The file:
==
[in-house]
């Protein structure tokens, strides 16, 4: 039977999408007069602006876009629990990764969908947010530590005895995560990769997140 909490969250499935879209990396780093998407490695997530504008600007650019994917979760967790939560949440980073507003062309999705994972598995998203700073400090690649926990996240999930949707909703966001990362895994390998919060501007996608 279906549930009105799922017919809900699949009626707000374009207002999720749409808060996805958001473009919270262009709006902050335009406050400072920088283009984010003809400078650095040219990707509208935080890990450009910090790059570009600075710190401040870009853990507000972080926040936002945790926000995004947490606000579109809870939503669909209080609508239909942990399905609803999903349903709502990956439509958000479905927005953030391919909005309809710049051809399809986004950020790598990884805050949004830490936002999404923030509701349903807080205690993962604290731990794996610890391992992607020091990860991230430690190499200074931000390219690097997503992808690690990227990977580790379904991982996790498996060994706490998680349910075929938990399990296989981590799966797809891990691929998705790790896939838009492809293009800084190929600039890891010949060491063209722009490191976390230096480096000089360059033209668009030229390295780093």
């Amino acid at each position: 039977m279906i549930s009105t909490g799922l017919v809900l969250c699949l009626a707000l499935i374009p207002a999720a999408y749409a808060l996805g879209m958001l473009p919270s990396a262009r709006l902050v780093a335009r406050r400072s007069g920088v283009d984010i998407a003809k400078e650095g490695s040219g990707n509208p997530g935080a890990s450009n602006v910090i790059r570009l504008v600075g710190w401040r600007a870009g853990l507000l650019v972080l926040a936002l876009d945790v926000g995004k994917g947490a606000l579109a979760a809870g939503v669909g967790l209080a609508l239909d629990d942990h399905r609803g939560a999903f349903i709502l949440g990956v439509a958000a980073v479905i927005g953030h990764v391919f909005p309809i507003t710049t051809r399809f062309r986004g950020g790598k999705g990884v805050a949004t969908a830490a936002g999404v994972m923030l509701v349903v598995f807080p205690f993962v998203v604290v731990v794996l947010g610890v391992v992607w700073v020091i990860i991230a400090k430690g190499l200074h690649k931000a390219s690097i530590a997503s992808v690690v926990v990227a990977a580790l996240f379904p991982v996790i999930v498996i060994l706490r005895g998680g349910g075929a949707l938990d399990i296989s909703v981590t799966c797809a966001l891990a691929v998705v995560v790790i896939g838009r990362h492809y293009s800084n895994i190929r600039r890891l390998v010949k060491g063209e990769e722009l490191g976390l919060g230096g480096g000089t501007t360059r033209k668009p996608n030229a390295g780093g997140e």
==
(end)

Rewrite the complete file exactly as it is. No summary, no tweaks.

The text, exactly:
[in-house]
């Protein structure tokens, strides 16, 4: 039977999408007069602006876009629990990764969908947010530590005895995560990769997140 909490969250499935879209990396780093998407490695997530504008600007650019994917979760967790939560949440980073507003062309999705994972598995998203700073400090690649926990996240999930949707909703966001990362895994390998919060501007996608 279906549930009105799922017919809900699949009626707000374009207002999720749409808060996805958001473009919270262009709006902050335009406050400072920088283009984010003809400078650095040219990707509208935080890990450009910090790059570009600075710190401040870009853990507000972080926040936002945790926000995004947490606000579109809870939503669909209080609508239909942990399905609803999903349903709502990956439509958000479905927005953030391919909005309809710049051809399809986004950020790598990884805050949004830490936002999404923030509701349903807080205690993962604290731990794996610890391992992607020091990860991230430690190499200074931000390219690097997503992808690690990227990977580790379904991982996790498996060994706490998680349910075929938990399990296989981590799966797809891990691929998705790790896939838009492809293009800084190929600039890891010949060491063209722009490191976390230096480096000089360059033209668009030229390295780093």
């Amino acid at each position: 039977m279906i549930s009105t909490g799922l017919v809900l969250c699949l009626a707000l499935i374009p207002a999720a999408y749409a808060l996805g879209m958001l473009p919270s990396a262009r709006l902050v780093a335009r406050r400072s007069g920088v283009d984010i998407a003809k400078e650095g490695s040219g990707n509208p997530g935080a890990s450009n602006v910090i790059r570009l504008v600075g710190w401040r600007a870009g853990l507000l650019v972080l926040a936002l876009d945790v926000g995004k994917g947490a606000l579109a979760a809870g939503v669909g967790l209080a609508l239909d629990d942990h399905r609803g939560a999903f349903i709502l949440g990956v439509a958000a980073v479905i927005g953030h990764v391919f909005p309809i507003t710049t051809r399809f062309r986004g950020g790598k999705g990884v805050a949004t969908a830490a936002g999404v994972m923030l509701v349903v598995f807080p205690f993962v998203v604290v731990v794996l947010g610890v391992v992607w700073v020091i990860i991230a400090k430690g190499l200074h690649k931000a390219s690097i530590a997503s992808v690690v926990v990227a990977a580790l996240f379904p991982v996790i999930v498996i060994l706490r005895g998680g349910g075929a949707l938990d399990i296989s909703v981590t799966c797809a966001l891990a691929v998705v995560v790790i896939g838009r990362h492809y293009s800084n895994i190929r600039r890891l390998v010949k060491g063209e990769e722009l490191g976390l919060g230096g480096g000089t501007t360059r033209k668009p996608n030229a390295g780093g997140e």